Whozits and Whatzits Galore!

Zyngor | Monday, August 18, 2014
I'm not exactly sure where my desire to "COLLECT ALL THE THINGS!" began. Perhaps it started with Diablo 2, especially when I started to delve into the mods. This normally brought about hundreds of new items, cube recipes, and other random stuff to collect. As game modifications increased storage space, it became much easier to ignore inventory management, and hoard all the shinies.

Since then, if a game I'm playing utilizes some kind of random collectible system, chances were I'd usually be interested in procuring the goods - at least to some limit. There were times that I've had to resort to the wisdom of the Internet to find those last couple collectibles (for example, the packages from some of the Grand Theft Auto games). Others I'd probably be to stubborn to look at a "cheat sheet" (I need to go back to Far Cry 3 and go idol hunting). However you decide to play the collectible game (that is, if you do), it's a system that I think will only grow as developers need to add a little extra mini-game to keep their users playing.

All random collectibles will henceforth be known as...dinglehoppers!
I suppose there are two kinds of collectibles - functional and aesthetic. Functional items work to improve your character or unlock some game feature upon discovery. These are the kind that any player would enjoy collecting, whether they be completionists or gameplay-driven folk. Going back to Grand Theft Auto III, collecting certain tiers of packages will unlock free weapons at your hideout, making it much easier to build up an arsenal. Meanwhile, aesthetic items are there simply to be collected because...they were there. These are directly completionist-driven, and do not go toward character improvement. They may reward an achievement, or perhaps provide background story (think of the audio recordings in the Bioshock series).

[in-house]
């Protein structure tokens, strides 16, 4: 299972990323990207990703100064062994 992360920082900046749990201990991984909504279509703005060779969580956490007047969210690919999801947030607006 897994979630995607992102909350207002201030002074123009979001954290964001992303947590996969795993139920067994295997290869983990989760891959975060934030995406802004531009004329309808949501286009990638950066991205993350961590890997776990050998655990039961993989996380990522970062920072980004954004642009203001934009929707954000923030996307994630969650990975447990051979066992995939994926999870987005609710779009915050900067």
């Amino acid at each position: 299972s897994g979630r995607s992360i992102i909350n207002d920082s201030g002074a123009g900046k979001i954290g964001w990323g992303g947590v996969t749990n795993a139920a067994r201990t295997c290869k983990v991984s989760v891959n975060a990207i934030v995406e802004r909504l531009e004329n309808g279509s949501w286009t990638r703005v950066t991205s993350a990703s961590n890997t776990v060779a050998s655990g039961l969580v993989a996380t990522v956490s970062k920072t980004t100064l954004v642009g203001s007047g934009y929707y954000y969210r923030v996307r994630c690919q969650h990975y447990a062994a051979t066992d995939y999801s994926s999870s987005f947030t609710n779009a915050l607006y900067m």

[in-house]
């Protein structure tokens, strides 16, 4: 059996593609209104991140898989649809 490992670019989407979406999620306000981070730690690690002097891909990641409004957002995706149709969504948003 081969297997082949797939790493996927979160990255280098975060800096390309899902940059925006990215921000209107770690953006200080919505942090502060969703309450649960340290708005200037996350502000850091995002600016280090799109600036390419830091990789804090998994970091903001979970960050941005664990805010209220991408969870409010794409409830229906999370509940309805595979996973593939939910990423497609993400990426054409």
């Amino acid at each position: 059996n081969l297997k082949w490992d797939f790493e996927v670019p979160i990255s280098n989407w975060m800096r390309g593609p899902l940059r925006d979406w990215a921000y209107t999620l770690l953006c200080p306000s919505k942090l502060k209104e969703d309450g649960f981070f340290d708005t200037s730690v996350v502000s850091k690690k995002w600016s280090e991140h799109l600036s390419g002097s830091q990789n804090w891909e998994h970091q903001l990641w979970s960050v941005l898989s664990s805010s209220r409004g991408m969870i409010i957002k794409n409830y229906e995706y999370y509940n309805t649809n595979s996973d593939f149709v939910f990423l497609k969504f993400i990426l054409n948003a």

Yes, I'd rather collect shiny dots on the ground than animated creatures
As for myself, I will generally prefer the functional collectibles. Rift offers a couple different collection systems. Artifacts (functional) and non-combat companions (aesthetic) are two that come to the top of my head. In general, non-combat pets are not something I'm too keen about having to procure...if it happens, it happens. However, the artifact system in Rift got me really addicted to just running around the landscape in a zone, while scouring the ground for little shiny trinkets on the ground. Some of the lower-level guild quests may have asked me to find 300 artifacts, and I'd happily jump around the zones, finding hot spots with these little suckers.

All in all, you can't go wrong with a good collectible system. I'd say at least including a functional item-collecting system is worth it, as it'll get the players doing a bit of exploring, and be rewarded upon success. Adding an aesthetic system might be considered "fluff" to some players, but the completionists will approve of an additional hunt toward their 100%. Depending on where the items may be hidden, it will also get the players hunting across the entire game map, and serve as another means to extend time spent with a specific title. Give 'em a hook, attach a nice tasty collectible bait, and those fishies will be hoppin'!

How do you feel about in-game collectibles? Are you a completionist? Share below!

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